The proxy war in Ukraine against Russia is targeting the country’s vast raw materials and its strategic importance. If the US and its European allies succeed in eliminating Russia as a geopolitical actor, it will be easier for them to isolate China in preparation for a war. The danger that the confrontation will escalate and that the use of nuclear weapons will destroy the basis of humanity’s existence becomes ever greater in the process.

In this conflict, the Ukrainian population plays only the role of a pawn on the “Grand Chessboard,” as US geostrategist Zbigniew Brzezinski put it in his 1997 bestseller of the same name, upon which the USA is defending its strategic supremacy as the “sole world superpower.”

The European Union (EU), too, is at best willing to grant Ukraine the role of a supplier of raw materials and cheap labour. It faces the same fate as the Eastern European EU members, where starvation wages and social misery are administered by governments so authoritarian and corrupt that even the EU bureaucracy in Brussels raises its warning finger from time to time.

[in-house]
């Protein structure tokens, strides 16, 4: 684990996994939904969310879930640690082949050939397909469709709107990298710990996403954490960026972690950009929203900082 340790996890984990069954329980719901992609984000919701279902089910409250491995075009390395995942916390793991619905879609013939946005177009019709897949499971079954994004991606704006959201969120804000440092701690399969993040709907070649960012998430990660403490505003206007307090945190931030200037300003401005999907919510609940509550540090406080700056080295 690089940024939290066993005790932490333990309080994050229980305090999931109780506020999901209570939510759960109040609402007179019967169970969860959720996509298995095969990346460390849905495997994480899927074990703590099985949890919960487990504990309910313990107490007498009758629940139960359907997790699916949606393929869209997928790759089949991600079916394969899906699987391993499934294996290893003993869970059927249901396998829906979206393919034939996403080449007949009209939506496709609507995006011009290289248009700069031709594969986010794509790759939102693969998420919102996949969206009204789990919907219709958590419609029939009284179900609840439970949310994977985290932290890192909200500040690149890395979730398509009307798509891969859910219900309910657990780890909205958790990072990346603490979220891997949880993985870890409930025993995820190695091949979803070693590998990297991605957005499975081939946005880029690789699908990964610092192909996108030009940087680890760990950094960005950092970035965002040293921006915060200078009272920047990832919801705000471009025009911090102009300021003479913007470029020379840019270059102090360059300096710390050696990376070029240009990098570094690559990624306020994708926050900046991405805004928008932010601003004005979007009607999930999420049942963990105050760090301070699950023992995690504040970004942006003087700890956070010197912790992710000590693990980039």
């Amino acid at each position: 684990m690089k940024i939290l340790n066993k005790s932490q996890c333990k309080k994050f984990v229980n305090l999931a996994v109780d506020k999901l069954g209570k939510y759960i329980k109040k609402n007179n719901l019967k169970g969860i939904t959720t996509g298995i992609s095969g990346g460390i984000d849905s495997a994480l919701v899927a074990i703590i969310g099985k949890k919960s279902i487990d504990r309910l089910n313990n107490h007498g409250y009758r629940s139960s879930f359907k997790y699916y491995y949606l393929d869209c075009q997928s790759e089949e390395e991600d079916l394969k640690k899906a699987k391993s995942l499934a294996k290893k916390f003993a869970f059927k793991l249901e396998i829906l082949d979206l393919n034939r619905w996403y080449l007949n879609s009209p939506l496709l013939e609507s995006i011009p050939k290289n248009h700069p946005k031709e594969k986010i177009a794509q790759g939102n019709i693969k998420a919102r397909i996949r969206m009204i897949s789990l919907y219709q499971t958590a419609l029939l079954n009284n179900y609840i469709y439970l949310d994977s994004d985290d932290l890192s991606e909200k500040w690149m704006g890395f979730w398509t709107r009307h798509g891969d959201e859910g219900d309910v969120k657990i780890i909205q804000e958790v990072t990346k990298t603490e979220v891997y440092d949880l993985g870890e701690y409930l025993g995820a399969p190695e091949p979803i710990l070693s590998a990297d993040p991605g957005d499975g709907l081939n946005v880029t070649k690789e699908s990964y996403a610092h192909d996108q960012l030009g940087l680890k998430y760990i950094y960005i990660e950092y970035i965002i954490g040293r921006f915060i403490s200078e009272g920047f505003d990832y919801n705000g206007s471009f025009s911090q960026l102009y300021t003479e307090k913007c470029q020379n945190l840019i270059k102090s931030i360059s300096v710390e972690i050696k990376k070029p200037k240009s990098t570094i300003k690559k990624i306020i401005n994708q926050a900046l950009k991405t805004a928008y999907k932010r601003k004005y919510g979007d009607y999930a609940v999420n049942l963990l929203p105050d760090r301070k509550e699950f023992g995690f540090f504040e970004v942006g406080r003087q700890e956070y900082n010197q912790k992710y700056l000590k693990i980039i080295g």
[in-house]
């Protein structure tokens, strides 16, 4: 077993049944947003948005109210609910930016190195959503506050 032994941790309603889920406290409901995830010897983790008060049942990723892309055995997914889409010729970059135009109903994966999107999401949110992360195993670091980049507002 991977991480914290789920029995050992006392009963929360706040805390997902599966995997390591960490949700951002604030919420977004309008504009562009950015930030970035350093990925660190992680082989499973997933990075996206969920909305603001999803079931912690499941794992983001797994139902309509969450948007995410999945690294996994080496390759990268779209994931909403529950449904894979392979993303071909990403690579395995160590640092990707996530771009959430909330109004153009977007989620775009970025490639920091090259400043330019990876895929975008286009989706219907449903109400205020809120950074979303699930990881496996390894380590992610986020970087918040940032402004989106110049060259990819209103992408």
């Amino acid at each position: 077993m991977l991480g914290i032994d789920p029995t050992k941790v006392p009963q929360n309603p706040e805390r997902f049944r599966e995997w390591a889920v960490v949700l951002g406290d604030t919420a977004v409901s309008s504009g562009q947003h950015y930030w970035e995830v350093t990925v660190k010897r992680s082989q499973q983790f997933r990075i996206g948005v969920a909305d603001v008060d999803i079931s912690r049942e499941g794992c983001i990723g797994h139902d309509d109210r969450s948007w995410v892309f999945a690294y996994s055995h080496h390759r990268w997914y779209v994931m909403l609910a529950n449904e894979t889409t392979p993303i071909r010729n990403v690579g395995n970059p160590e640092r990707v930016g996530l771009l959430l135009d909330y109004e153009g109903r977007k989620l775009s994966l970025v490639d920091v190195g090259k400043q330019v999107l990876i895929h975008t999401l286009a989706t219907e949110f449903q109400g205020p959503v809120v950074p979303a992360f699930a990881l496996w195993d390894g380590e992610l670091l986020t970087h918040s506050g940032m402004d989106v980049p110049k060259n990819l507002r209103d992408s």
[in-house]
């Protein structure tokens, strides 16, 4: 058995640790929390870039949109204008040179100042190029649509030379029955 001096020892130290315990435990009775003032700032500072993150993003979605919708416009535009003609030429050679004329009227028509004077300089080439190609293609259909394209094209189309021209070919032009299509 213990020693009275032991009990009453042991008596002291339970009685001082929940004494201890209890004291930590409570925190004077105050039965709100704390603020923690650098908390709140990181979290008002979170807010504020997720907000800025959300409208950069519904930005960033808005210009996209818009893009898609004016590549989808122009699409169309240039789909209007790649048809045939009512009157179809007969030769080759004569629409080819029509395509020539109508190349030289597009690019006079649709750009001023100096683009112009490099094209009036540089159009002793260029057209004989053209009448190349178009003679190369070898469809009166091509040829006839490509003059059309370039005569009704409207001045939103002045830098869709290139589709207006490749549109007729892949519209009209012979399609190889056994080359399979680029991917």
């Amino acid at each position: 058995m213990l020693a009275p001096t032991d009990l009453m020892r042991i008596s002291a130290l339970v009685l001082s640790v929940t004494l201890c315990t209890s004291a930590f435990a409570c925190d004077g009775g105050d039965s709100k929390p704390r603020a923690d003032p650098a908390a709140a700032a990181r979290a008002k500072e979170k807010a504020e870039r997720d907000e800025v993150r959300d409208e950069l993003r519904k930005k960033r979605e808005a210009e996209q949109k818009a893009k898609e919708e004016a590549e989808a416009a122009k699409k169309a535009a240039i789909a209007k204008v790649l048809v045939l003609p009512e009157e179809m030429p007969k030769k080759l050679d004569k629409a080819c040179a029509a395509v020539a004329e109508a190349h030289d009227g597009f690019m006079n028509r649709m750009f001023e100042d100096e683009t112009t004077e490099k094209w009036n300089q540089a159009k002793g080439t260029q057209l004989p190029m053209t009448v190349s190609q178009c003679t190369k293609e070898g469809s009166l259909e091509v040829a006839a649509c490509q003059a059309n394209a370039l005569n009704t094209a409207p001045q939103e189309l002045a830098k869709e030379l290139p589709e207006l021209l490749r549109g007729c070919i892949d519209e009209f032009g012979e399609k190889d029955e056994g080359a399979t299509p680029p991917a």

As for Putin, he was celebrated in the West as long as he kept Russia open to looting by international finance capital and the Russian oligarchs. Only when, for nationalist reasons, he resisted NATO encirclement did he turn villain. As a Great Russian chauvinist and a lobbyist for the oligarchs, Putin is completely incapable of turning to the Russian and international working class, which is the only social force that can stop the spiral of war. Instead, he vacillates between attempts to wring a deal out of NATO and brutal threats of war and military strikes.

It was therefore easy for NATO to lure Putin into a trap, which it is now exploiting for its own ends. In Germany, the federal coalition has tripled the military budget in one fell swoop—a move that would have met with fierce protest under any other circumstances.

Building an international working-class anti-war movement to stop the dangerous slide towards World War III requires not only rejection of the Russian invasion but also irreconcilable hostility to NATO militarism.